§ MR. CLANCY (Dublin Co., N.)
asked the Chief Secretary to the Lord Lieutenant of Ireland, Whether he will lay upon the Table of the House a copy of the Report presented to Mr. Justice Johnson on the 5th instant by the Constabulary Authorities regarding the state of the County of Dublin; whether that Report is of an exceptional character, or is substantially identical with all previous Reports regarding the County of Dublin presented to the Judges on similar occasions for the past 10 years; and, whether that Report is the sole ground on which such an outbreak of crime in Dublin County as would justify the enforcement there of the first section of the Criminal Law and Procedure (Ireland) Act is anticipated by the Government; and, if not, on what other ground is such an anticipation entertained?
§ MR. MURPHY (Dublin, St. Patrick's)
also asked, Whether, when the right hon. Gentleman decided to proclaim the City of Dublin under the section of the Criminal Law and Procedure (Ireland) Act, he was aware of the condition of affairs reported to Mr. Justice Johnson, which that Judge described as satisfactory, adding that only 6 or 7 per cent of crime remained undetected; and, whether he will reconsider the question of applying the most stringent provision of the Act to that community?
§ THE CHIEF SECRETARY (Mr. A. J. BALFOUR) (Manchester, E.)
I will answer both Questions at the same time. The answer I gave on Friday 449 was that there was nothing—and there is nothing—exceptional in the state of crime either in the City or in the County of Dublin; and it is not in consequence of the exceptional state of crime that the Government have proclaimed the City and County of Dublin under Section 1. I do not agree with the hon. Gentleman (Mr. Murphy) that this provision is the most stringent provision of this Act; because the opinion has been expressed over and over again that it should be applied to the whole country as part of the ordinary law.
§ MR. CLANCY
May I point out to the right hon. Gentleman that he has not answered a single one of the three paragraphs in my Questions? He has left them completely unanswered.
§ MR. A. J. BALFOUR
I thought the information I gave the hon. Gentleman would have satisfied him; but as it does not, I may say that I will not lay on the Table a copy of the Report presented to Mr. Justice Johnson on the 5th instant. That Report was not of an exceptional character, and that Report is not theSole ground on which such an outbreak of crime in Dublin County as would justify the enforcement there of the first section of the Criminal Law and Procedure (Ireland) Act is anticipated by the Government.I have already stated, in answer to the Questions on Friday and to-day, that that is all the information I can give the House as to the grounds upon which the Government have acted.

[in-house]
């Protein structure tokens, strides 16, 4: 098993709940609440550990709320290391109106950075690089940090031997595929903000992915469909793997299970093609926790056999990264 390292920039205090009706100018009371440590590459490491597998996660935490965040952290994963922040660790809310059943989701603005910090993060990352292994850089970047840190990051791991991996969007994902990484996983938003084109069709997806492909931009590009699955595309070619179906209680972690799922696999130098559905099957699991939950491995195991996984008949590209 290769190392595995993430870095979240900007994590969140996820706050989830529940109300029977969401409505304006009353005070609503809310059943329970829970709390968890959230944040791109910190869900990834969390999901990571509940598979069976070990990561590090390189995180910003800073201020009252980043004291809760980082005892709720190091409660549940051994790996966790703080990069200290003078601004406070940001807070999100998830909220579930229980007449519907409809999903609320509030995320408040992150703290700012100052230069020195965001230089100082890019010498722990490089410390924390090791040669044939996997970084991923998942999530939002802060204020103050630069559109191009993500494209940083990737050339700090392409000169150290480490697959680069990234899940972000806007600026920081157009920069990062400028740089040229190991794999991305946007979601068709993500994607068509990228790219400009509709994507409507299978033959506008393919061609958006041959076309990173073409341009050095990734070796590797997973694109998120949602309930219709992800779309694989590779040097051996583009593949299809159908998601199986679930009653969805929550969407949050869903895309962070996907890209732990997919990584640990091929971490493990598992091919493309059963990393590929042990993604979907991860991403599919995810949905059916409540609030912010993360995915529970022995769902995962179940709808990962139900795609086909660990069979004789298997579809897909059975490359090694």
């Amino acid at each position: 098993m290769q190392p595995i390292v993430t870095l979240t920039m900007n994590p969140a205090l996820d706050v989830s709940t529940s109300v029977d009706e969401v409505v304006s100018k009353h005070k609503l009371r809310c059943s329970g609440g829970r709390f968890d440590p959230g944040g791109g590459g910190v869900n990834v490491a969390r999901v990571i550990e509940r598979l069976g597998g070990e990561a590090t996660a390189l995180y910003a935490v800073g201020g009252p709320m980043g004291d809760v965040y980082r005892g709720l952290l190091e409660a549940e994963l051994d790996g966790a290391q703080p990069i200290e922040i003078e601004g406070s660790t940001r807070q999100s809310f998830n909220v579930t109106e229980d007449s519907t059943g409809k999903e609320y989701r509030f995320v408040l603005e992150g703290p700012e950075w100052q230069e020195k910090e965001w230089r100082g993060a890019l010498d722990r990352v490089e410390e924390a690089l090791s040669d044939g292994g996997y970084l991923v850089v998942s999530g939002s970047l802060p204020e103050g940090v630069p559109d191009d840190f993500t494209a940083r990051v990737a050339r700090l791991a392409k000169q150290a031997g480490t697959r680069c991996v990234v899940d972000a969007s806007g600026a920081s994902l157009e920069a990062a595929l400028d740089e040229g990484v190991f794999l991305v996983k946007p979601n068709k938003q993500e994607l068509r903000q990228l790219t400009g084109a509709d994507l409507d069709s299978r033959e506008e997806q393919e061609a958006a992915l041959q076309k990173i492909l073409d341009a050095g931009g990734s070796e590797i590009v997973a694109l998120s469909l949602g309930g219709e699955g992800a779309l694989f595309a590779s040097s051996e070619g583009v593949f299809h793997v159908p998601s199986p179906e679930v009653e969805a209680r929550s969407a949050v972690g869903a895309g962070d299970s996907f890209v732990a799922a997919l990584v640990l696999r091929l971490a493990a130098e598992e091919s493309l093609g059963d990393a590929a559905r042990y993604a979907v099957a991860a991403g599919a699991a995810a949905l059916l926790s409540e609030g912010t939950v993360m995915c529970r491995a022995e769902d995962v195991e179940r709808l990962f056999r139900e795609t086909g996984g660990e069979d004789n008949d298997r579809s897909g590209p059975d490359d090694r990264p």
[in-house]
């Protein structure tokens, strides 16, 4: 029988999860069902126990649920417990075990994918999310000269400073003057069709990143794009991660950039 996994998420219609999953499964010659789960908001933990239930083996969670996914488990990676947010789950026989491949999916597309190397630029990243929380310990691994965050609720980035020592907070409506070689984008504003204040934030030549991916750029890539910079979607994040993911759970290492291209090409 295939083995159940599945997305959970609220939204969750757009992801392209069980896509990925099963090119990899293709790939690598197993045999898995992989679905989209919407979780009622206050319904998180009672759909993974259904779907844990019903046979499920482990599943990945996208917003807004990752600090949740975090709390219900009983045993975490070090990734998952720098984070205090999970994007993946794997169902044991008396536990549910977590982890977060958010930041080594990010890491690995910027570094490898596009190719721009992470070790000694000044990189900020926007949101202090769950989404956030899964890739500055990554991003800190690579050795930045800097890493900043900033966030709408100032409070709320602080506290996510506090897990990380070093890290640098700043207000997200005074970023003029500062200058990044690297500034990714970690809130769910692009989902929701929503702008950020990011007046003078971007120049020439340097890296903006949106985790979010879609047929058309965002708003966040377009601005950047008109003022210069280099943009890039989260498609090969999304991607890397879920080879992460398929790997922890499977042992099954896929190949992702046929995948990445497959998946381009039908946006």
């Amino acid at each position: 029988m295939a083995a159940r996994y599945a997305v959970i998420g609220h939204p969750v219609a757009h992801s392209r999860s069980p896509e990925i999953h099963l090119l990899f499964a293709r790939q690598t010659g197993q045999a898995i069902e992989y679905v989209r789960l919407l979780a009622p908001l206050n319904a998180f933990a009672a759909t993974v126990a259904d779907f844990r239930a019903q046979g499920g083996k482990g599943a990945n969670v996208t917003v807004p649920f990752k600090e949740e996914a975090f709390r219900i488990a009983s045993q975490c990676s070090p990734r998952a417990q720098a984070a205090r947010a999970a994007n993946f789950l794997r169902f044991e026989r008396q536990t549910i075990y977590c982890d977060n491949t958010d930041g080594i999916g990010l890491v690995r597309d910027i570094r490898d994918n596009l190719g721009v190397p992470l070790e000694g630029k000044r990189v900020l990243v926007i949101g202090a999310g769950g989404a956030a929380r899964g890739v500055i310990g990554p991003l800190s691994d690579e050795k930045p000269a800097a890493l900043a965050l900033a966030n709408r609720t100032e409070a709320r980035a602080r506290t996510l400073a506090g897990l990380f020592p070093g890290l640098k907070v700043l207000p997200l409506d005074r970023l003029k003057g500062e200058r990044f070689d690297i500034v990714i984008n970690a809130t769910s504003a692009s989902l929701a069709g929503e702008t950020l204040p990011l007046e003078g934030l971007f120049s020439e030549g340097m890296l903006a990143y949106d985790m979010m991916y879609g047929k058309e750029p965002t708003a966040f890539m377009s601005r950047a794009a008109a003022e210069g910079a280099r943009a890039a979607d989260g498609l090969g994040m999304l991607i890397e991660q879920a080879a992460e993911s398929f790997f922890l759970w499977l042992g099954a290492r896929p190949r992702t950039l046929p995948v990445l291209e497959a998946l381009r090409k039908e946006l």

§ THE LORD MAYOR OF DUBLIN (Mr. SEXTON) (Belfast, W.)
The right hon. Gentleman justified the application of Section 1 to the County Dublin not by the existing state of facts, but by some apprehension of what may happen. I wish to ask him whether the Report of the Constabulary Authorities to Mr. Justice Johnson affords any ground for anticipating an outbreak of crime; and, also, whether it is not the fact that the percentage of undetected crime in the City of Dublin is only 6 per cent, which is less than the average of any other town in the Kingdom; and, does that circumstance afford any ground for the apprehensions of the Government?
§ MR. A. J. BALFOUR
The right hon. Gentleman must have misunderstood the purport of my answer. I did not state that it was in consequence of an outbreak of crime which the Govern- 450 ment anticipated that the Government had taken this step; and, as to the second Question, I would point out that it is not the amount of undetected crime that is the justification, or need be the justification, of using this section. The sole justification required by the Government is whether, in their opinion, the application of the section may not lead to the detection of crime which would otherwise remain undiscovered.